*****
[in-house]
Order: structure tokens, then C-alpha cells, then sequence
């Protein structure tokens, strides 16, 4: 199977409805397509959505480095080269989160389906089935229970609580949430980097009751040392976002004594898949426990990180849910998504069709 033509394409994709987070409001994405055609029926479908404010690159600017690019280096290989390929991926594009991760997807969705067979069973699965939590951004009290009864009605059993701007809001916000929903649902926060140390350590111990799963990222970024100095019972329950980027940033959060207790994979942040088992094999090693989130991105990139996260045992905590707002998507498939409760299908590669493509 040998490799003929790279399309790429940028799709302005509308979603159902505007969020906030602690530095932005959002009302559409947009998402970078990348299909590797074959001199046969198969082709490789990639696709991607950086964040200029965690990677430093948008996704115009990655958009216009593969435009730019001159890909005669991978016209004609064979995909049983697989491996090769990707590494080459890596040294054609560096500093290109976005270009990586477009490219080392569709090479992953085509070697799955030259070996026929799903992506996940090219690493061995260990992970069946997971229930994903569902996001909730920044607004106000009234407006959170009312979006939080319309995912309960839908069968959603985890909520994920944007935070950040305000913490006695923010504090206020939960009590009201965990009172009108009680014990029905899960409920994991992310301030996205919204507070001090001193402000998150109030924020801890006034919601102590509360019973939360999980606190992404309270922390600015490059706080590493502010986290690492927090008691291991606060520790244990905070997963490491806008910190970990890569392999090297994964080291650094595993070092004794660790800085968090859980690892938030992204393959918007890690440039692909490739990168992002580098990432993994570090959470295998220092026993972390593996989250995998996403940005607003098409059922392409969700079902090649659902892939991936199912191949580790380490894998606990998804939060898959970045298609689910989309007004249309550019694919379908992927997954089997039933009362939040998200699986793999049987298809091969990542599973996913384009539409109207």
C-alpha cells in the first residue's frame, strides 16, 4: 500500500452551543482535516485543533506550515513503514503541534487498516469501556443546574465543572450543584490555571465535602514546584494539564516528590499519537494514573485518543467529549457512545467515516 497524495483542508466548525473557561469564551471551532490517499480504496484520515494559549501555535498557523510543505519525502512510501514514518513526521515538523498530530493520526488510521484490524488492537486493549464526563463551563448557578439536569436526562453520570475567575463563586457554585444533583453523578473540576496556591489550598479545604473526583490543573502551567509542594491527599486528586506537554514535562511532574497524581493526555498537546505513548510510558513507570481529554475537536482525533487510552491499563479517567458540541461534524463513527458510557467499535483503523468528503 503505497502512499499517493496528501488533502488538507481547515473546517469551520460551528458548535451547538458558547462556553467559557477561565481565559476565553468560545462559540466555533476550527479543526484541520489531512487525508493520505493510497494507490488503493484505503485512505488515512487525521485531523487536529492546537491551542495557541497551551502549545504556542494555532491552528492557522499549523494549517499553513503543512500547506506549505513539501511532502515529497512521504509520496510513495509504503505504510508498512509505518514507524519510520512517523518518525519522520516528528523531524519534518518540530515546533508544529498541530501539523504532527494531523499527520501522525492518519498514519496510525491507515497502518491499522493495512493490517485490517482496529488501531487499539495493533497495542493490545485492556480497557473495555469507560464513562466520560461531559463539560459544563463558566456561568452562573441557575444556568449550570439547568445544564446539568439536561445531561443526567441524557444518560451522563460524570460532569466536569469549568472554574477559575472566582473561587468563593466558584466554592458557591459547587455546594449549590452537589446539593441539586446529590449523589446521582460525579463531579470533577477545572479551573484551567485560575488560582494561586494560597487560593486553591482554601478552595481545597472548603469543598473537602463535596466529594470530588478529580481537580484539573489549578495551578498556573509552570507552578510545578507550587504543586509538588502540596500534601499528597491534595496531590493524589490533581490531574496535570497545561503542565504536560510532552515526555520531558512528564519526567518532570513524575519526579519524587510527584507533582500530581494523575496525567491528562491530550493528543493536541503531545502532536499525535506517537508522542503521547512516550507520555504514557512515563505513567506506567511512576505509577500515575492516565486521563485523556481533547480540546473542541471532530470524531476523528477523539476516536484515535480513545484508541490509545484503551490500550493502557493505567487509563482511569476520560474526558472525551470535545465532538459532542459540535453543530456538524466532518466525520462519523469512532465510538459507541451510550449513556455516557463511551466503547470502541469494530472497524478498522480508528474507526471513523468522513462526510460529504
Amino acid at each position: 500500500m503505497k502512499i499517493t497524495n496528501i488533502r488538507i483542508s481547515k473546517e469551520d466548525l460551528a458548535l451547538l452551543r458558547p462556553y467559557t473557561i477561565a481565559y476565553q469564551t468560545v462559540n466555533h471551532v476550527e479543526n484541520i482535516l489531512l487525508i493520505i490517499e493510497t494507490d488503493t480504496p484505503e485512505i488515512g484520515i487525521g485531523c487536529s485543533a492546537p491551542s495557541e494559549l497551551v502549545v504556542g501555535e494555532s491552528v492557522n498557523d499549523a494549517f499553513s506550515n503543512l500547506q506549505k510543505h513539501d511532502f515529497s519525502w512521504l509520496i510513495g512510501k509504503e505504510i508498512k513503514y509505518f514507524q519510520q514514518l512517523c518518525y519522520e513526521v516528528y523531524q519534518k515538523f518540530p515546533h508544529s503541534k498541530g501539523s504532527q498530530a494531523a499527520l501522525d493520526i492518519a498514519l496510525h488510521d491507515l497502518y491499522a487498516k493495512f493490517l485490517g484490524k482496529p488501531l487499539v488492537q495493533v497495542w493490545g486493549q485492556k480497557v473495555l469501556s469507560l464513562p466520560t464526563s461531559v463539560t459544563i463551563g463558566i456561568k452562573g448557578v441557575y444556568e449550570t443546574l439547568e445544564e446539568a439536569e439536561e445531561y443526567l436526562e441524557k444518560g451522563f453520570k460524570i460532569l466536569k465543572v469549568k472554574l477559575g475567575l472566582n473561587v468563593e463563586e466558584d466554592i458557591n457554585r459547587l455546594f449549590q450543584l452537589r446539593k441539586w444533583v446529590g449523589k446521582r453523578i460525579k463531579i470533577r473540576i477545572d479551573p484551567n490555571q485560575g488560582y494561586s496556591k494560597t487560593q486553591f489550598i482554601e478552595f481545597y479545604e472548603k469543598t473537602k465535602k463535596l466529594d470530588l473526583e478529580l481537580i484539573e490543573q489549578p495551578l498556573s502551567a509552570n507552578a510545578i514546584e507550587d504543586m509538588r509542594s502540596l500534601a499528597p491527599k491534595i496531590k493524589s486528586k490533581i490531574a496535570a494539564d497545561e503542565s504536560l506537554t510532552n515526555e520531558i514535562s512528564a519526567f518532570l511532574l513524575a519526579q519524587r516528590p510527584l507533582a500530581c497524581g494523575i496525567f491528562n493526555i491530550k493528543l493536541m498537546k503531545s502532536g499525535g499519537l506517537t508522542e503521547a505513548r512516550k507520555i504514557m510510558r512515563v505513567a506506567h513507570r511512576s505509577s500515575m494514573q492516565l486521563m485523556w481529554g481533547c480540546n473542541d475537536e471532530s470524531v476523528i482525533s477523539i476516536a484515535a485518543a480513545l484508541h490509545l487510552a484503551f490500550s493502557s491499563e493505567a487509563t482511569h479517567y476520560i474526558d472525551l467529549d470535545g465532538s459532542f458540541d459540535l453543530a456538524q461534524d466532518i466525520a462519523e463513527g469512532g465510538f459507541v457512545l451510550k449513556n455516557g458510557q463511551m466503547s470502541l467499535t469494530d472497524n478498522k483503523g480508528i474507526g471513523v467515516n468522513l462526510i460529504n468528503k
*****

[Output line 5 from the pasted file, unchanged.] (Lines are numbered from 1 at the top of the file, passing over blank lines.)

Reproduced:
Amino acid at each position: 500500500m503505497k502512499i499517493t497524495n496528501i488533502r488538507i483542508s481547515k473546517e469551520d466548525l460551528a458548535l451547538l452551543r458558547p462556553y467559557t473557561i477561565a481565559y476565553q469564551t468560545v462559540n466555533h471551532v476550527e479543526n484541520i482535516l489531512l487525508i493520505i490517499e493510497t494507490d488503493t480504496p484505503e485512505i488515512g484520515i487525521g485531523c487536529s485543533a492546537p491551542s495557541e494559549l497551551v502549545v504556542g501555535e494555532s491552528v492557522n498557523d499549523a494549517f499553513s506550515n503543512l500547506q506549505k510543505h513539501d511532502f515529497s519525502w512521504l509520496i510513495g512510501k509504503e505504510i508498512k513503514y509505518f514507524q519510520q514514518l512517523c518518525y519522520e513526521v516528528y523531524q519534518k515538523f518540530p515546533h508544529s503541534k498541530g501539523s504532527q498530530a494531523a499527520l501522525d493520526i492518519a498514519l496510525h488510521d491507515l497502518y491499522a487498516k493495512f493490517l485490517g484490524k482496529p488501531l487499539v488492537q495493533v497495542w493490545g486493549q485492556k480497557v473495555l469501556s469507560l464513562p466520560t464526563s461531559v463539560t459544563i463551563g463558566i456561568k452562573g448557578v441557575y444556568e449550570t443546574l439547568e445544564e446539568a439536569e439536561e445531561y443526567l436526562e441524557k444518560g451522563f453520570k460524570i460532569l466536569k465543572v469549568k472554574l477559575g475567575l472566582n473561587v468563593e463563586e466558584d466554592i458557591n457554585r459547587l455546594f449549590q450543584l452537589r446539593k441539586w444533583v446529590g449523589k446521582r453523578i460525579k463531579i470533577r473540576i477545572d479551573p484551567n490555571q485560575g488560582y494561586s496556591k494560597t487560593q486553591f489550598i482554601e478552595f481545597y479545604e472548603k469543598t473537602k465535602k463535596l466529594d470530588l473526583e478529580l481537580i484539573e490543573q489549578p495551578l498556573s502551567a509552570n507552578a510545578i514546584e507550587d504543586m509538588r509542594s502540596l500534601a499528597p491527599k491534595i496531590k493524589s486528586k490533581i490531574a496535570a494539564d497545561e503542565s504536560l506537554t510532552n515526555e520531558i514535562s512528564a519526567f518532570l511532574l513524575a519526579q519524587r516528590p510527584l507533582a500530581c497524581g494523575i496525567f491528562n493526555i491530550k493528543l493536541m498537546k503531545s502532536g499525535g499519537l506517537t508522542e503521547a505513548r512516550k507520555i504514557m510510558r512515563v505513567a506506567h513507570r511512576s505509577s500515575m494514573q492516565l486521563m485523556w481529554g481533547c480540546n473542541d475537536e471532530s470524531v476523528i482525533s477523539i476516536a484515535a485518543a480513545l484508541h490509545l487510552a484503551f490500550s493502557s491499563e493505567a487509563t482511569h479517567y476520560i474526558d472525551l467529549d470535545g465532538s459532542f458540541d459540535l453543530a456538524q461534524d466532518i466525520a462519523e463513527g469512532g465510538f459507541v457512545l451510550k449513556n455516557g458510557q463511551m466503547s470502541l467499535t469494530d472497524n478498522k483503523g480508528i474507526g471513523v467515516n468522513l462526510i460529504n468528503k